• Al-Ketan O.
      • Rowshan R.
      • Al-Rub R.K.A
      Topology-mechanical property relationship of 3D printed strut, skeletal, and sheet based periodic metallic cellular materials.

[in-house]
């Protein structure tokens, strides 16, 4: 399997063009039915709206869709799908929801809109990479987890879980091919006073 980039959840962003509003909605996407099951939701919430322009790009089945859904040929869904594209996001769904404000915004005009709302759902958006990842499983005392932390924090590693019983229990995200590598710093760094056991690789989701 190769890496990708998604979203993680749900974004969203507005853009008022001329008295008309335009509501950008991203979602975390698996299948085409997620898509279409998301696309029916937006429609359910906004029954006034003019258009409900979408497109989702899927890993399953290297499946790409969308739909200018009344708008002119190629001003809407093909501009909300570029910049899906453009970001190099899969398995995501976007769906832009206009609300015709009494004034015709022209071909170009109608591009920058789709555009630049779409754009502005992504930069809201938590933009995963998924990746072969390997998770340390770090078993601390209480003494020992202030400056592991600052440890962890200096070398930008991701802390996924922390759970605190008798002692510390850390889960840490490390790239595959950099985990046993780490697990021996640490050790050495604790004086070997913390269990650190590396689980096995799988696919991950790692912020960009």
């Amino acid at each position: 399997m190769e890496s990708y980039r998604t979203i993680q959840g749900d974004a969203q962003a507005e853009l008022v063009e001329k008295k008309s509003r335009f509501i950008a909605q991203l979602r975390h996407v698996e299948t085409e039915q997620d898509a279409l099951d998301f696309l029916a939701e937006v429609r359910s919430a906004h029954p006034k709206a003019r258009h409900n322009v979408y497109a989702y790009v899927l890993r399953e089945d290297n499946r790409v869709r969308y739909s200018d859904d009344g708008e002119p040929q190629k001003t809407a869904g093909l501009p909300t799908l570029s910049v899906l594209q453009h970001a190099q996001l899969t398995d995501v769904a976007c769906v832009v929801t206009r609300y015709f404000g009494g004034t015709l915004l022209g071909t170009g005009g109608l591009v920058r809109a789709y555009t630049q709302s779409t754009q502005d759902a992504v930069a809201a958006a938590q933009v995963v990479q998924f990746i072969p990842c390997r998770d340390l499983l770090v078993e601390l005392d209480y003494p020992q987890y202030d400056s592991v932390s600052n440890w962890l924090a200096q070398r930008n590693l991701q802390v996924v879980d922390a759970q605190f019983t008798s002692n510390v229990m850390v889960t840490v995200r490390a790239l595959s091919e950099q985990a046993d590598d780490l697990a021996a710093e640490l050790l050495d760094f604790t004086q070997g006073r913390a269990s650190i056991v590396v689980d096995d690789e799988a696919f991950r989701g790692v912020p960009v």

] explored the topology-mechanical property relationship between skeletal-TPMS, strut-TPMS, and sheet-TPMS using quasi-static compression, and their mechanical properties have been deduced from the corresponding compressive stress-strain responses. In general, three main deformation mechanisms can be identified when analyzing the stress-strain responses: (1) the formation of shear bands is the most prominent mechanism, occurring immediately after the peak stress, and it is observed in the Kelvin, skeletal-Diamond, sheet-Primitive, sheet-Gyroid, skeletal-IWP, Octet-truss, and sheet-Diamond structures. After the first shear band forms, layers start to fail diagonally along this band, and in some cases, a double shear band may be seen as in the Octet-truss and sheet-Diamond. (2) The second mechanism observed is the failure of horizontal layers of cells layer by layer, as happened in the skeletal-Gyroid and Gibson-Ashby structures. Finally, (3) the deformation of the sheet-IWP, where the structure deforms collectively, with every layer deforming in the same manner as its neighbors.